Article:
Graphical Search Inventory — Images and banner ads are tied to particular search terms on a search engine, which can be tracked and attributed properly using Google Analytics.
Hashtag — a keyword (often in a string) attached to a blog post, tweet, social bookmark or media file; help categorize content by subject.
Heatmap — a graphical representation of how users interact with your site, including where users click on a page, how they scroll and what they hover over.
Hyperlocal — when marketers use GPS data to geographically target customers at the extremely local level, especially to market on an individualized level.
Impression — a term used in PPC advertising that represents how many people have seen an ad.
Impression Share — the percentage of times viewers see an advertiser’s Pay-Per-Click ad, in relation to the total possible amounts that ad could have been seen.
Inbound Link — A link from another website directed to yours, also known as a “backlink.”
Inbound Marketing — Marketing activities and strategies used for attracting potential users or customers to websites; based on the four key phases of the “buyer’s journey,” so companies can more easily put themselves in front of prospects, leads and customers at the “moment of relevance.
Key Performance Indicators (KPI) — personally crafted goals used as a form of measurement to evaluate marketing performance.
Keyword Density — the proportion of keywords to the total number of words in the face copy of a website.
Keyword Proximity — the relative placement of keywords in prominent areas of a web page, including the distance between keywords in the visible text.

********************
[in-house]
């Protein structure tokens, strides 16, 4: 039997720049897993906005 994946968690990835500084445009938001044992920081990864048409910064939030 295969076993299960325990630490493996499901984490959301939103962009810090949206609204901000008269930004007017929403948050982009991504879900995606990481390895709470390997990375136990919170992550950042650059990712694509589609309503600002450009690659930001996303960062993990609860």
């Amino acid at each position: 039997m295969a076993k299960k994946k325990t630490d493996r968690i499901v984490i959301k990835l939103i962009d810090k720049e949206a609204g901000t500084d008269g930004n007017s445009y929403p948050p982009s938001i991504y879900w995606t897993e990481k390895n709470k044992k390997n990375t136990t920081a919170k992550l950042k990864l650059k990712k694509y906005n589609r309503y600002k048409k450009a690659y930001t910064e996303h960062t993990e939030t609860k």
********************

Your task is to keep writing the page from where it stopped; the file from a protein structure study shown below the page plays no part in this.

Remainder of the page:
Keyword Stemming — the practice adopted by search engines to group search results not only by exact keyword matches, but also by variations of keywords in semantic groups, such as, singular-plural, related suffixes and synonyms.
Landing Page — the destination web page where a user lands after clicking on a link (either in an ad or anywhere else) for the purpose of lead generation or directing traffic throughout a site.
Latent Semantic Indexing (LSI) — mathematical method used to determine the relationship between keyword phrases within a piece of content; search engines use this to form a better understanding of text’s subject matter.
Lead — a potential customer in the sales funnel who has communicated with a business typically via an online form.
Lead Generation — the process of attracting and converting prospects into leads after converting them from visitors and before selling them products or services.
Linkbait (aka, Clickbait) — a tactic where a creator is trying to get links or shares back to an article through sensationalism or baiting egos.
Link Farm — a website exclusively devoted to listing a large number of links without groupings, categories or structure and discredited by major search engines.
Lookalike Audience — a targeting option offered by Facebook’s ad service, created by identifying common characteristics between audience members in a source group (i.e., Facebook page fans).
Long-Tail Keyword — a keyword phrase that is longer in length and hyper-specifically matches a user search query, believed to get less searches per month, but deliver a higher search intent.
Lost Impression Share (Budget) & Lost Impression Share (Rank) - Lost impression share (budget) is the percent of impressions an ad lost out on because of an insufficient budget. Search lost impression share (rank) is the percent of impressions an ad lost out on because of a low ad rank.
Machine Learning — a software algorithm that leverages specific data sets and rules programmed by humans; become faster and smarter as they perform the tasks for which they were created.
Marketing Automation — software platforms that automate specific marketing tasks, such as sending emails, posting on social media and managing prospect list creation.
Meta Description — text that describes a web page in 160 characters and that appears in Google searches and other search engine results.